3 in a frame was the most I could manage

           1 on the right doing a woodpecker impression

                                       1 Reed Bunting mixed in
                                        All distant shots.

1530 hrs at Fly Flatts found very muggy conditions with hazy sunshine and mist over the moor, near calm with a slight SE>2.
                                        The Wigeons and Tufted had gone from the water leaving just 6 Black Headed gulls and 2 Canadas. The skies were quiet and it was looking like a poor session until I got down by the stream past the feeding station to find the area alive with Stonechats, Mipits and a single Reed Bunting.
                                Stonechats lined the wire fence and heather bushes but were very timid and always kept a good distance between us moving along the wire northwards. A minimum count of 11 must be a record for this species and certainly the most that I,ve ever seen together.
No Whinchats amongst them, just 1 Reed Bunting and several Mipits.

Monday, September 25, 2017

Mega for Mixenden and Kingfisher back at Ogden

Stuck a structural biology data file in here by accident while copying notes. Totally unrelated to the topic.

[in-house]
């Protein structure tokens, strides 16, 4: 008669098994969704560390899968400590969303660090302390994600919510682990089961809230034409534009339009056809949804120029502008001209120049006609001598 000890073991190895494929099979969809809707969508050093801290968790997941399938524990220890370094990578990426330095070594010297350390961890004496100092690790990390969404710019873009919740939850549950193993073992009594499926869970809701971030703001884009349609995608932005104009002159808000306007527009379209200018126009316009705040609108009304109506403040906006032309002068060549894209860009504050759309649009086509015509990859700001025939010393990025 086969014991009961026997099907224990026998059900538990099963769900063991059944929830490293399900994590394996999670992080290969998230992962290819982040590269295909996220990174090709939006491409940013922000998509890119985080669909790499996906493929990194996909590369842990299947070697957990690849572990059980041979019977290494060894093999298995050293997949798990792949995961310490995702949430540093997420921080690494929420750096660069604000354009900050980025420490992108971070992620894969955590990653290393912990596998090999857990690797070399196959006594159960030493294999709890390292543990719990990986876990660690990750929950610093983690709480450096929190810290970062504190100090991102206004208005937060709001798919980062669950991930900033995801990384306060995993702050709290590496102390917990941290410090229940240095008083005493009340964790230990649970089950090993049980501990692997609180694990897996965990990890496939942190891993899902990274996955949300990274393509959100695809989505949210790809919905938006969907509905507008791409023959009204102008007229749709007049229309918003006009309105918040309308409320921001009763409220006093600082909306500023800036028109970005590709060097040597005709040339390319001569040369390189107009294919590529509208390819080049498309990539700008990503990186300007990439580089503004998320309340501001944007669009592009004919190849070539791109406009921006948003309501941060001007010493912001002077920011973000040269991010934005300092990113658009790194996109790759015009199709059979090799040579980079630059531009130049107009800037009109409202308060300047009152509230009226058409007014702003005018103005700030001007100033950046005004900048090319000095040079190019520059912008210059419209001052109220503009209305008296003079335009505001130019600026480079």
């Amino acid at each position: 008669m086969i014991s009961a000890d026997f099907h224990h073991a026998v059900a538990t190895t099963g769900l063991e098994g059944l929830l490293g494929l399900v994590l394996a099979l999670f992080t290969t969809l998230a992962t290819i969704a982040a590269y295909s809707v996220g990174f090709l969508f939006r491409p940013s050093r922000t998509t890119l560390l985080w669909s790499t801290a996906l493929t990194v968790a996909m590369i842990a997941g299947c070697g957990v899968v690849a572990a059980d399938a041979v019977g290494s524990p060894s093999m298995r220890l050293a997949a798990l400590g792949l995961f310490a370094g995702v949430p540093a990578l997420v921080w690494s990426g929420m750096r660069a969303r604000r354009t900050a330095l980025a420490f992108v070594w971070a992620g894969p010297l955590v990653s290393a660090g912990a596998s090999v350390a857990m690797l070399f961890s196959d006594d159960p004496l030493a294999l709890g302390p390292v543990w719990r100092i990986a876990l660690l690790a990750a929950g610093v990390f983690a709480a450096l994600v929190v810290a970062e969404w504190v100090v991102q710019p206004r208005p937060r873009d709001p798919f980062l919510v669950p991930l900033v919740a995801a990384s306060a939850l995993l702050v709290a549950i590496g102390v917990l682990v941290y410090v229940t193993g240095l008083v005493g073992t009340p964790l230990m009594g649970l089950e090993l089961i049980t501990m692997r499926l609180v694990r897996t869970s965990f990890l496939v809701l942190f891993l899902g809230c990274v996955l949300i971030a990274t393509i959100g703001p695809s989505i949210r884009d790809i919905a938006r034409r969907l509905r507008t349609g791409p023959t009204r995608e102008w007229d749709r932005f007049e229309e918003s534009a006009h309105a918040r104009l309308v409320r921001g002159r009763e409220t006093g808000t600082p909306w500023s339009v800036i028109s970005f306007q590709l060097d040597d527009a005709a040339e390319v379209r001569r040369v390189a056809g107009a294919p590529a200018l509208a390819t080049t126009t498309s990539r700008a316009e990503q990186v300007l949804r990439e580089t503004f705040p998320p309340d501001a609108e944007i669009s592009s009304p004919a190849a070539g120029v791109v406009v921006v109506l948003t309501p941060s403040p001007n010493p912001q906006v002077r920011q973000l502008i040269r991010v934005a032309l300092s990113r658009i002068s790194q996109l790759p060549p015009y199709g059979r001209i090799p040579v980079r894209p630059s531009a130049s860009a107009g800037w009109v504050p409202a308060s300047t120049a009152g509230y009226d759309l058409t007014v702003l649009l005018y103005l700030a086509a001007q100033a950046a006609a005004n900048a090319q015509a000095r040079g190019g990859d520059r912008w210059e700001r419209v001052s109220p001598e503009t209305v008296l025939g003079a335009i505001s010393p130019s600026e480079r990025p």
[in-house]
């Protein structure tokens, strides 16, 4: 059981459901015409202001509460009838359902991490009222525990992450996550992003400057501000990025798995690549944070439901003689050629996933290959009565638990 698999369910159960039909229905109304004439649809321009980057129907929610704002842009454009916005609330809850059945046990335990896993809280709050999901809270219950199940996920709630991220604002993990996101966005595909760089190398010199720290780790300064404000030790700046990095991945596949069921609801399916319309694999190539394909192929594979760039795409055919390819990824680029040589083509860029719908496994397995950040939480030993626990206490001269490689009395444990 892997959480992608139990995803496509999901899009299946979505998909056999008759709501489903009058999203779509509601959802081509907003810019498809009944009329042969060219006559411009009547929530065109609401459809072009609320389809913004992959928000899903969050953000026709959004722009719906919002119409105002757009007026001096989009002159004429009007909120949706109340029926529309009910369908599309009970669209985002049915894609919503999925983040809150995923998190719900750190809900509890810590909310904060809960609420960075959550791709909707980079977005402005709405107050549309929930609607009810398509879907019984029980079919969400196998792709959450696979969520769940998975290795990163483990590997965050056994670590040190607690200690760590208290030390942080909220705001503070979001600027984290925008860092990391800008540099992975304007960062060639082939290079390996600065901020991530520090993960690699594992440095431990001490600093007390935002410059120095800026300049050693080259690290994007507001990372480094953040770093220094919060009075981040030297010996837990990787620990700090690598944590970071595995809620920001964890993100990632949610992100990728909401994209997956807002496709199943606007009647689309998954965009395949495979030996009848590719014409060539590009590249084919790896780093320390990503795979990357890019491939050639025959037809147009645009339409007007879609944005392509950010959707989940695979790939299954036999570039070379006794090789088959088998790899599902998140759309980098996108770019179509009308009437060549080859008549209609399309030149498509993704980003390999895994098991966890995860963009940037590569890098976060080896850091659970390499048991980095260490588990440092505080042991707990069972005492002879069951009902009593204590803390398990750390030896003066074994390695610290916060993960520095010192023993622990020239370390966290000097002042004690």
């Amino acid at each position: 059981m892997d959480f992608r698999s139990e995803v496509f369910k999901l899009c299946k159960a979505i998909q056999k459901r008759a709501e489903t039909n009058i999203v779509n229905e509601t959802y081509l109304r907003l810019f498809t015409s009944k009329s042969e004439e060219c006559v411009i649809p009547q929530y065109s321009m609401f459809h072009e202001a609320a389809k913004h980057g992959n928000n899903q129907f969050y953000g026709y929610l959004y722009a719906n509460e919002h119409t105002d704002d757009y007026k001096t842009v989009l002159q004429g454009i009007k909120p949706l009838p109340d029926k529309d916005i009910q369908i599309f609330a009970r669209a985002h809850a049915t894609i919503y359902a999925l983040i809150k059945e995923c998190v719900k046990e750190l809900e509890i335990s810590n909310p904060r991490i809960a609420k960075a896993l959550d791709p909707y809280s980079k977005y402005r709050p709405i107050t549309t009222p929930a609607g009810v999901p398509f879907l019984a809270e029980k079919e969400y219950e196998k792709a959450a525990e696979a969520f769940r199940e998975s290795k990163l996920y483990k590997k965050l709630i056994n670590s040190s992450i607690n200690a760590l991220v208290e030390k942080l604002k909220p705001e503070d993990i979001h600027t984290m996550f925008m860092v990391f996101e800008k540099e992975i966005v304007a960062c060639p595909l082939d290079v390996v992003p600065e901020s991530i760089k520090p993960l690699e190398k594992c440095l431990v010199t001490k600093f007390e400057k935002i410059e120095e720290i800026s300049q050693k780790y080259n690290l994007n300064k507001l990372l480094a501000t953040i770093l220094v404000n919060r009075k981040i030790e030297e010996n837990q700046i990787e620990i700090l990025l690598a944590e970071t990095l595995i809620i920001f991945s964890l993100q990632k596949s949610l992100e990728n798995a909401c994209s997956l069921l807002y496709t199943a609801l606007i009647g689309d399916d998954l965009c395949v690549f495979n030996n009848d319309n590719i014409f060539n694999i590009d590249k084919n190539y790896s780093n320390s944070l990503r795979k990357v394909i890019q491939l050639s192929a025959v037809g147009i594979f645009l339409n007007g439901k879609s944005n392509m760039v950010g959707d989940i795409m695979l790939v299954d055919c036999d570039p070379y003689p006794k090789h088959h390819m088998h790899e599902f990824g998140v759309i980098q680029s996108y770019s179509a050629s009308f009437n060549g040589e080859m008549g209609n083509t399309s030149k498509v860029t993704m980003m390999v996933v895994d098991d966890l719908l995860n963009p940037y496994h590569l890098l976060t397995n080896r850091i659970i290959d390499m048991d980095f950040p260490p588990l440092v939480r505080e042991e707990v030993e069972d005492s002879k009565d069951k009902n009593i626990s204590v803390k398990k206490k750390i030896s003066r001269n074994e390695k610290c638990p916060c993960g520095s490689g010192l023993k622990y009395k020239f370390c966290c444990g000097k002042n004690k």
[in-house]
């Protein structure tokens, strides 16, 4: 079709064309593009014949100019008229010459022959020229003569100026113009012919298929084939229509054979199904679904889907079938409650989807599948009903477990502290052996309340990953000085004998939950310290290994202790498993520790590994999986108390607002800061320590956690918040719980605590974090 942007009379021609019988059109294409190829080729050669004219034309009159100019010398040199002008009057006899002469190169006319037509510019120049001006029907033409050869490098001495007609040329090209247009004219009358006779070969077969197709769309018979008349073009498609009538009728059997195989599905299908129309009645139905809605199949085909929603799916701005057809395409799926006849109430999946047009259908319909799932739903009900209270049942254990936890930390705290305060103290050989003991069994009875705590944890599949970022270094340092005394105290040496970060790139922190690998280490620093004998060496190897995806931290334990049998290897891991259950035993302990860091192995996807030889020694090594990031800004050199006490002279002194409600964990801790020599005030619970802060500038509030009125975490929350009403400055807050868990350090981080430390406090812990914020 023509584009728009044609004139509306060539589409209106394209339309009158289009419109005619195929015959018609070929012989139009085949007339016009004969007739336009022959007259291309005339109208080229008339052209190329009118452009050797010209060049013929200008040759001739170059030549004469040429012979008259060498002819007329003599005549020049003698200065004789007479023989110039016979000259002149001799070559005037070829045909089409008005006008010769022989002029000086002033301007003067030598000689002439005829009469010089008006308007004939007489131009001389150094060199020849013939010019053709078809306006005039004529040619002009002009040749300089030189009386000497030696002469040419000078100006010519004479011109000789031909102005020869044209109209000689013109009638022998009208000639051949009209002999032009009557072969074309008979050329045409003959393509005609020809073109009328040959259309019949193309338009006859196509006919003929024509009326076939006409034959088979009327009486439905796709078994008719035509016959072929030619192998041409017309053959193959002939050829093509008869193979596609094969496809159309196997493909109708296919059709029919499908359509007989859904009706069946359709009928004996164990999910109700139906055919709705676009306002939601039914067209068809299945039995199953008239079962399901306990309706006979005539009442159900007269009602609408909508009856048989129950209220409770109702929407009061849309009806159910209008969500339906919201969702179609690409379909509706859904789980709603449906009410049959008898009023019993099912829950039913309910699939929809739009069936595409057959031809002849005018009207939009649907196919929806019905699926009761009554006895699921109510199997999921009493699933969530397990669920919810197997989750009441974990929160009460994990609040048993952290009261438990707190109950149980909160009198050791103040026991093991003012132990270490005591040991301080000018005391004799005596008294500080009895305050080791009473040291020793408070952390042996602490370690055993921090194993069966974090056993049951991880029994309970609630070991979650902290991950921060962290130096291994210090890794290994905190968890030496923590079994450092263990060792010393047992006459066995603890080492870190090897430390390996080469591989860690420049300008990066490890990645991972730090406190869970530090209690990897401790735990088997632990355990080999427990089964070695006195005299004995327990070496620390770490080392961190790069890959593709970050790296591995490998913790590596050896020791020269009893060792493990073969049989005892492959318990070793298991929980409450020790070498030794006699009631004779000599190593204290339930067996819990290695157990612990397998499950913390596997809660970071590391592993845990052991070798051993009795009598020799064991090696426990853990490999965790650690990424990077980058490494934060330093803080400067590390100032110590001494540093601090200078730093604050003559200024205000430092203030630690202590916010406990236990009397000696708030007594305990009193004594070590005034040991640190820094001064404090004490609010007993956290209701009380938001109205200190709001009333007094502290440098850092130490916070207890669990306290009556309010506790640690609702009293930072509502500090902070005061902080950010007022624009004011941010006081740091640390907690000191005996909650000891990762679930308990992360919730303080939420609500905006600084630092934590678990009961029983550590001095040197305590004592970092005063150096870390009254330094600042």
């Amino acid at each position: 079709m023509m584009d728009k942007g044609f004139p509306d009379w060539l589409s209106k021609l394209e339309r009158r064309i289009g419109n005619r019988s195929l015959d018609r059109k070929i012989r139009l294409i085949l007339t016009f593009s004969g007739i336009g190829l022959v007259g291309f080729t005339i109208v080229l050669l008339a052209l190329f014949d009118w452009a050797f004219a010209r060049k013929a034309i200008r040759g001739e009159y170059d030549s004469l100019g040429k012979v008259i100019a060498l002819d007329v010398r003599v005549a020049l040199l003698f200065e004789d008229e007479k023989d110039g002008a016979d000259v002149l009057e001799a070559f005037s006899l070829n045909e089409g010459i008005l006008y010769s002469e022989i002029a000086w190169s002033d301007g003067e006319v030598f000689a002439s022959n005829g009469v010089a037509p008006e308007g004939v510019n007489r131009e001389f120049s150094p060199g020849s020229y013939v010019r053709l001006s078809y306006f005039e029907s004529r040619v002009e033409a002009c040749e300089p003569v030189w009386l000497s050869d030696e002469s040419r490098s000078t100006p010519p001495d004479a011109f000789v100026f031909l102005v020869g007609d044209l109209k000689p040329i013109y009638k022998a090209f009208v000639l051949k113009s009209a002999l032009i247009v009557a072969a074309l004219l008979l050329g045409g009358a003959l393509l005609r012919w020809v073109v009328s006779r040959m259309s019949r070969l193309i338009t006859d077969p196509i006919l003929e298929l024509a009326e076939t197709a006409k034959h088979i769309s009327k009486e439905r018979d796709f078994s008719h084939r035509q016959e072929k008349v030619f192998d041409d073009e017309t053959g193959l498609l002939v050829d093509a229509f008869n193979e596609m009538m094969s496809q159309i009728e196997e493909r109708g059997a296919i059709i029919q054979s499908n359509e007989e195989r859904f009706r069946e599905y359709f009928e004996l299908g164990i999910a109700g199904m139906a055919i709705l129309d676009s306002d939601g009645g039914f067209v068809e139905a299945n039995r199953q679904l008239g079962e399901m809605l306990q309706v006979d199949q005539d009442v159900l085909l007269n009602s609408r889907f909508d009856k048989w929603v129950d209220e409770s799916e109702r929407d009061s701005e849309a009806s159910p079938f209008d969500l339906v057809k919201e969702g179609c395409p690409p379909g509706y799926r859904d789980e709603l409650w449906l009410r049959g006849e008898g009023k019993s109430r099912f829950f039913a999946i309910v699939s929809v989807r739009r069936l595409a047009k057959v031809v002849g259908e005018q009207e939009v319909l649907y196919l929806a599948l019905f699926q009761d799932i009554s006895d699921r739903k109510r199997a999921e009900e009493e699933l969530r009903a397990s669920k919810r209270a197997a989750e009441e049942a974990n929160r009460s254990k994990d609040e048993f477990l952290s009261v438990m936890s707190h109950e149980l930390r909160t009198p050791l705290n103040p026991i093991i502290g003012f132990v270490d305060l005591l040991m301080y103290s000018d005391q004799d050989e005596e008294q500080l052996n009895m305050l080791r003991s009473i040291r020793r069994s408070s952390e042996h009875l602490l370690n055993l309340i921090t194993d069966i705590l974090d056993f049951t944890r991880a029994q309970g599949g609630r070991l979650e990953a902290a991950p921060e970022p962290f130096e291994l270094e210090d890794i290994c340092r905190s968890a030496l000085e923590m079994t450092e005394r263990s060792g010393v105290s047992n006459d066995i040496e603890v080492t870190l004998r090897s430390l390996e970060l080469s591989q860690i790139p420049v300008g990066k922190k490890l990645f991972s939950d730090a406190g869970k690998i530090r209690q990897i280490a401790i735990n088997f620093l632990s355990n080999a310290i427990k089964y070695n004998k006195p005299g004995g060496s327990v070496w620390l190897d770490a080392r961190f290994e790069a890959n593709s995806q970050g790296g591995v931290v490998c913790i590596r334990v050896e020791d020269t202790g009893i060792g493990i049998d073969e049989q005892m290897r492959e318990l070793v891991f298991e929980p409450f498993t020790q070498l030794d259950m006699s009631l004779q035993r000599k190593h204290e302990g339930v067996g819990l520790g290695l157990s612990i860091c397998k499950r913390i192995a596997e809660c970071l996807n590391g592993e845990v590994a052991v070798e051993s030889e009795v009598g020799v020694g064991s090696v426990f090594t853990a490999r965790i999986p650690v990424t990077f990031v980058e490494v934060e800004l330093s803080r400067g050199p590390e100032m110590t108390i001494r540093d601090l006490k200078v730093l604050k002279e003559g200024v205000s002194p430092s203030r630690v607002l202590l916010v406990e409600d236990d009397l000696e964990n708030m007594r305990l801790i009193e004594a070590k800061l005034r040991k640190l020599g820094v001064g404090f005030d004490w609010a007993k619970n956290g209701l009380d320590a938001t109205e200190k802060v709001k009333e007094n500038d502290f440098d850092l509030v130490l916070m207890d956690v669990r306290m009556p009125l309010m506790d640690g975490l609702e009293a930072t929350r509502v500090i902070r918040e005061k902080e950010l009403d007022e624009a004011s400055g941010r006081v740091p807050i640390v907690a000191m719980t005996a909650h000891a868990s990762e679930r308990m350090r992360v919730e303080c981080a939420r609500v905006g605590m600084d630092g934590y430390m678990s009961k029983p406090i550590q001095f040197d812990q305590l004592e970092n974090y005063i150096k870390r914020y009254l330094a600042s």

A great find by NK. drake Pochard. Mixenden

                Mega distant shots and poor light.

       Ogden Kingfisher, down in the deep dark sluice gate area.

Well I certainly made the camera work for its keep today with a Pochard way out on the water and a Kingfisher down a hole in near darkness.
                                                                 A late afternoon trip to Fly Flatts was postponed when I got a call from NK who had just turned up a drake Pochard on Mixenden reservoir, a very rare wildfowl for our area although Nigel seems to have a nose for Pochard turning up the last one at Ogden 4/7/15.
                                                           Mixenden is not dog friendly so I was getting ready to go alone until they started running round me with tails wagging knowing that it was birding time so being a softy the 3 of us headed for Mixenden. A walk up the track at the school end was the easy bit but scrambling 2 dogs over a wall is no easy task but after nearly dropping Ollie and nearly losing Pippa we eventually made it to the banking.